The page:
INTERVIEW with: Donald L. Barlett and James B. Steele are the nation's most honored investigative reporting team, and authors of the New York Times bestseller America: What Went Wrong ?
This is part two of a two part interview. The First half of the interview is here.
thanks to Don Caldarazzo for help with transcript checking.
The audio for this podcast is here.
speaker 1 Rob Kall, Interviewer
Speaker 2/ Donald L. Barlett, Interviewee
Speaker 3/ James B. Steele, Interviewee
Rob Kall: My guests tonight are Donald Barlett. And James Steele.
They're the authors of "Betrayal of the American Dream", a new book that is just... really kicks butt. Donald Barlett and James Steele are the nation's most honored investigative reporting team, and they're authors of the New York Times bestseller "America: What Went Wrong?" They've worked together for more than forty years, first at the Philadelphia Inquirer (1971--1997), then at Time magazine (1997--2006), and now Vanity Fair.
Rob Kall: All right, let's talk about the media. I want to talk about your experience. Now you are highly honored and celebrated journalists. I'd like to get some advice from you for writers nowadays. There are a lot of bloggers, there are a lot of amateur writers out there. How can people, who have a lot of time because they're out of work, or because they're passionately caring and interested in this" how can they learn from your experience? What advice would you give them as writers and journalists?
Barlett and Steele, image from their website, barlettandsteele.com
James Steele: [Jim Steele here] We have always, and this hasn't really changed" we've always suggested that unfortunately people have to kind of connect the dots. There's no one place that you're going to see everything. But you just [have] to be informed, because information comes in so many different directions, you really have to try to pull some of that together. And you know, that's what our business ought to do more of. That's what Don and I tried to do over the years. We've tried to connect those dots on a lot of these big issues. But more of it needs to be done. And the problem now in some ways, it's almost a blizzard of information that people half the time don't know what to go to, what to look at, what to believe. And the internet is both a marvellous creature, but also the purveyor of a lot of nonsense. So it's in some ways harder then ever to connect the dots than the old days. But it's still what has to be done to know what's happened.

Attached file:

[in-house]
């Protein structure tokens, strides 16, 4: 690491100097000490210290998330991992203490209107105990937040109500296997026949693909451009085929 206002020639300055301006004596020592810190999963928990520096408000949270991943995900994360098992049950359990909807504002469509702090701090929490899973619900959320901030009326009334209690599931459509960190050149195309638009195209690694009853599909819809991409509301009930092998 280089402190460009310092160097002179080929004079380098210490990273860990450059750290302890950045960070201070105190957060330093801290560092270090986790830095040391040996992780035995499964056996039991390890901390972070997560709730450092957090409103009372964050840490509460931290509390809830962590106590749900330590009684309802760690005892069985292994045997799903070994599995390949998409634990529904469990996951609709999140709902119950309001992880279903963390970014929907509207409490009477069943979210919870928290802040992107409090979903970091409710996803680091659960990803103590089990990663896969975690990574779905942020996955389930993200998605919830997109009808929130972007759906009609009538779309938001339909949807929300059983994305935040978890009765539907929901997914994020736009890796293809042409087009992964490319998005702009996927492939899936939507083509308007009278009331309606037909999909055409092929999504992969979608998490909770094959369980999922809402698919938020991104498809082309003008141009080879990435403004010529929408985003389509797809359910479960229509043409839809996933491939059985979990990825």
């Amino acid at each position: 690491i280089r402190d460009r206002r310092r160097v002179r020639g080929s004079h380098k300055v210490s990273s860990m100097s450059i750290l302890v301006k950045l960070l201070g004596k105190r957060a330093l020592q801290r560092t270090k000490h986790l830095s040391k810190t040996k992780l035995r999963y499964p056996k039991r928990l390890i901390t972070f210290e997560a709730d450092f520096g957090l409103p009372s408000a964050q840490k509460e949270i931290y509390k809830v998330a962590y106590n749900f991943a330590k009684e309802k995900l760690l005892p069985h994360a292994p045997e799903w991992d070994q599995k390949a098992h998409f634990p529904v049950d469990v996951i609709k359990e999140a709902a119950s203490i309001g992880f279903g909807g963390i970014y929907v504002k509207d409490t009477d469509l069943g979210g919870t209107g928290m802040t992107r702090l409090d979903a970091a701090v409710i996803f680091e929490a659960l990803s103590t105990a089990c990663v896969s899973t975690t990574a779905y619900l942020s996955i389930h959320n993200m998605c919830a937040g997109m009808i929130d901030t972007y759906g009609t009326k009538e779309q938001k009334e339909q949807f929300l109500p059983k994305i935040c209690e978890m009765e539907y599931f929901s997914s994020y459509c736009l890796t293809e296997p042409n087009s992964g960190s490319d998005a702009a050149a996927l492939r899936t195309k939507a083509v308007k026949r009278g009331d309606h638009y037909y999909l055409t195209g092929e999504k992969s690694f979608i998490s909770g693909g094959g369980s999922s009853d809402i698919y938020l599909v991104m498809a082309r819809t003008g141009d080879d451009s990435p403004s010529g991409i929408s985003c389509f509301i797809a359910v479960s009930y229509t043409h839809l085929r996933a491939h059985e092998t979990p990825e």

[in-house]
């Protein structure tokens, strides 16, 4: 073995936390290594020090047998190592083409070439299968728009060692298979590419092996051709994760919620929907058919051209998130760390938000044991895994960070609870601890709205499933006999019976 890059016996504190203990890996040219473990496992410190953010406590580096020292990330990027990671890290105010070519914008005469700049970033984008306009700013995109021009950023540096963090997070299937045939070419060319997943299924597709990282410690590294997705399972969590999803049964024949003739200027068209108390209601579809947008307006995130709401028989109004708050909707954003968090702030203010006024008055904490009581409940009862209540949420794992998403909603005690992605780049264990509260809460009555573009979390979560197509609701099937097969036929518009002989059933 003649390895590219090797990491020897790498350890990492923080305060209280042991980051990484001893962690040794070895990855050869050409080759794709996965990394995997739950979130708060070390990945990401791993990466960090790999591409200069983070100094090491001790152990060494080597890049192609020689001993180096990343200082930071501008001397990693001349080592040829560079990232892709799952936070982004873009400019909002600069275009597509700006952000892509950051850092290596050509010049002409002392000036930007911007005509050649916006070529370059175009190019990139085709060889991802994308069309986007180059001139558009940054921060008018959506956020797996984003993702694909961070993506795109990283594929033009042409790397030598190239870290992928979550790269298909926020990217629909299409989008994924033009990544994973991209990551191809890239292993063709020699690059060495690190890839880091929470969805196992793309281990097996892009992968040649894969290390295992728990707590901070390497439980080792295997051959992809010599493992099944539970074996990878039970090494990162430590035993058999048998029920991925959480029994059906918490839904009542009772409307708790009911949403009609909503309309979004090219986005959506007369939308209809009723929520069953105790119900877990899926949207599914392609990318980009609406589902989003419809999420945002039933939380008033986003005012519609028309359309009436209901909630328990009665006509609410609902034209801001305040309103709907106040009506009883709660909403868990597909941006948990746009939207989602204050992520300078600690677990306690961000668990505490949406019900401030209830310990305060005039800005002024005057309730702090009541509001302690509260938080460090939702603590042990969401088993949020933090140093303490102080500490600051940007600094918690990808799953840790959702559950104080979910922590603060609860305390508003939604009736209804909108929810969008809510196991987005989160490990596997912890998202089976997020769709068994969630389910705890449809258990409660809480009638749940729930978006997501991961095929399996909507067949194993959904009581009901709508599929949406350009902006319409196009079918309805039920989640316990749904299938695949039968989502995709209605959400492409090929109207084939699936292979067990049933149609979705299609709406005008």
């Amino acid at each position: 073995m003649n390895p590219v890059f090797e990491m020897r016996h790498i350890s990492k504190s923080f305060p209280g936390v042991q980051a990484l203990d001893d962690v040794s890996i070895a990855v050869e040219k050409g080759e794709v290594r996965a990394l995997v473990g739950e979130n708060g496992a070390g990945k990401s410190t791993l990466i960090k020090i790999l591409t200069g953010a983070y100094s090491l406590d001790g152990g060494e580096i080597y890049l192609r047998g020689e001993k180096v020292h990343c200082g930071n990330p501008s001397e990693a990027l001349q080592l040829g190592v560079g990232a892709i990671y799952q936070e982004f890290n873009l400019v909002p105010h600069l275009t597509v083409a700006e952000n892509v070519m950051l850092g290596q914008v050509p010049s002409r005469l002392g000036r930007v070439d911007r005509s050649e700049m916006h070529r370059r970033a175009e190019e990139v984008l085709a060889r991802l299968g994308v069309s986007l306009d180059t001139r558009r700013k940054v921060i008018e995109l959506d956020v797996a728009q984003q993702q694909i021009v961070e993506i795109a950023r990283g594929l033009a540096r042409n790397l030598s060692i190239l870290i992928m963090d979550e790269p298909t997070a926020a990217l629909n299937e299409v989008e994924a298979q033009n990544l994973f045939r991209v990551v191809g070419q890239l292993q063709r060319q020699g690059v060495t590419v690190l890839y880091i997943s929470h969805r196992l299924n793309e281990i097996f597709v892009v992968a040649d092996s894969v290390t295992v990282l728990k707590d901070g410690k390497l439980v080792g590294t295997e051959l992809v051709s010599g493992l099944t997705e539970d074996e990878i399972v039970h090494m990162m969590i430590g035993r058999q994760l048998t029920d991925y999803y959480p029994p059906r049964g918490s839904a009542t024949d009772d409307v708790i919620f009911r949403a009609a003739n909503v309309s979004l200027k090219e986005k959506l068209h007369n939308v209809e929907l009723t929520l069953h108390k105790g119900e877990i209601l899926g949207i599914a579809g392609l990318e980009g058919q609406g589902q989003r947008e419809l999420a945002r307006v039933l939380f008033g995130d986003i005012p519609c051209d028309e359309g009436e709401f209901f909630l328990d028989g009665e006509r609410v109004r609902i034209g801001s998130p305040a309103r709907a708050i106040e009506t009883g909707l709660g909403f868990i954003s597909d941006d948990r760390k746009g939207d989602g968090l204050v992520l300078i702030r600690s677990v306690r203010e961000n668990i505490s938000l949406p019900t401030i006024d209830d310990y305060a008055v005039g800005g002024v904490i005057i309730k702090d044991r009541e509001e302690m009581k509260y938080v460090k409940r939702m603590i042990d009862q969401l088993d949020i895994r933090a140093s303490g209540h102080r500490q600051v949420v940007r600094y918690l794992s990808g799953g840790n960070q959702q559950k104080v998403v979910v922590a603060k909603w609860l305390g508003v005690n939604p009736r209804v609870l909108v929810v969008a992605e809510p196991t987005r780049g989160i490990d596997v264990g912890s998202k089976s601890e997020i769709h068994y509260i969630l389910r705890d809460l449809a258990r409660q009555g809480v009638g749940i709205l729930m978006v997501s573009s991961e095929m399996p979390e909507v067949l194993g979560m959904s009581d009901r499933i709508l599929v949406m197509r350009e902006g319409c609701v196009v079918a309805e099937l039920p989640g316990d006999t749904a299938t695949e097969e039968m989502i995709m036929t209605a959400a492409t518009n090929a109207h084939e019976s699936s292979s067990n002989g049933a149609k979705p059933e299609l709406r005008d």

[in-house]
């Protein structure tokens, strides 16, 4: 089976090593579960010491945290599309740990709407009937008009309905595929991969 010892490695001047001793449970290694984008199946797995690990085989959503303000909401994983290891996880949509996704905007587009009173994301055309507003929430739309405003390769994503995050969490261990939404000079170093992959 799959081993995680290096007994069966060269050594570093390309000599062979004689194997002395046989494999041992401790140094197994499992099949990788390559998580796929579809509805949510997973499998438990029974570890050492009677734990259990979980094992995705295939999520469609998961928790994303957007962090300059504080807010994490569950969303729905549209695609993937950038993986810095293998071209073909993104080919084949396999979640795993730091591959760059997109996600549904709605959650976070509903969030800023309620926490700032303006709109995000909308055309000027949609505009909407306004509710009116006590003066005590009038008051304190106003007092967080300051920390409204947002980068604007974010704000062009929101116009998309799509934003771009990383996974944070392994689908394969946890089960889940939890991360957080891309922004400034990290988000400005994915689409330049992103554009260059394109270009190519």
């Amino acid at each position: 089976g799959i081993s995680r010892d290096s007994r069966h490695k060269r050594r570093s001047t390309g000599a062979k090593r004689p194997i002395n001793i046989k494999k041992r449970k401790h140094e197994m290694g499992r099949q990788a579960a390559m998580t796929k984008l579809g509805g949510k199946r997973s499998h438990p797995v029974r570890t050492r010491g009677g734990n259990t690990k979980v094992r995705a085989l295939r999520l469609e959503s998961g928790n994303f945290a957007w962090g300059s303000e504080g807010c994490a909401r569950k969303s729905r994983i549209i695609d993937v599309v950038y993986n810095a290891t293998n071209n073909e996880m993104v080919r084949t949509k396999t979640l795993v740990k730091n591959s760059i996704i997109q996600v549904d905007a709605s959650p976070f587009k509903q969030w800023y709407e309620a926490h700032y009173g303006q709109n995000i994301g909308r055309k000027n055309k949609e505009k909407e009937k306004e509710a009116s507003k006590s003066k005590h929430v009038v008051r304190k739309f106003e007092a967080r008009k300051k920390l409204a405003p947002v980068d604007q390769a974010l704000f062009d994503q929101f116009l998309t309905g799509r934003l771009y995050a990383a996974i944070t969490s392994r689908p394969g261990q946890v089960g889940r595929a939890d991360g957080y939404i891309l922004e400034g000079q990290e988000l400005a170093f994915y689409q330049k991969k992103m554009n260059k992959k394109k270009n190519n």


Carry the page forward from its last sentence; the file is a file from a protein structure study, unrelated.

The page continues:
Donald Barlett: And one good sign out there is the investigative reporting today, some of it is the best it's ever been. And contrary to what people like to think. There's always been investigative reporting, but it was very little of it for, you know, most of the life of journalism. It's really only come of age since the "70s, and as bad as things are in journalism right now, there's some remarkable investigative reporting going on. And somehow this has got to be further expanded, you know, that's for, you know, people to figure out how to do. But what it does show you, is that the potential is there. We just have to find a way to get people to do it.
James Steele: The way we did this project is a perfect example of how things are changing. Years ago it would be your newspaper and maybe a couple of other people on the paper, but Don and I partnered with a non-profit Foundation, based in an American university in Washington D.C. They provided some of the research help. And also as a vehicle to start posting some of the researchers, we went along, which then led us to some of the people whose interviews are in the book. That's the kind of collaborative thing that would have been unheard of, really ten years ago, twenty years ago.
Rob Kall: Can you describe that in more detail. That's very interesting!
James Steele: Well, what's happened with the shrinkage of a lot of newspapers and magazines, is that many non-profit entities have grown up around the country. An old friend of ours, by the name of Chuck [Charles] Lewis founded one twenty-seven  years ago, called the "Centre for Public Integrity' in Washington. Chuck later went on to take a sabbatical of his own, and end up teaching in an American university. And then there founded another entity there called the "Investigative Reporting Workshop'. And that's the one we partnered with on this project. But in addition to that, those there are four to five dozen of these non-profits around the country now. Some of them are on a State-wide basis" former reporters for newspapers who've gotten enough foundation money that they're providing this. "ProPublica' in New York is an example of a national one, that actually won a Pulitzer Prize this year with another entity which I can't remember. So, the idea, you know there's a lot going on, and a lot of it is just going to take a different shape than it did in the past. And nobody knows how this whole non-profit will eventually shape out. Which ones will survive, which ones won't. What kind of a business model is ever going to be there that will support them. The field remains in tremendous turmoil in that sense. But we feel, and as Don said, that there's a lot of great reporting going on, and the public wants this, the public needs it, and we're hopeful that this will continue in one form or another, just not the way we've seen it in the past.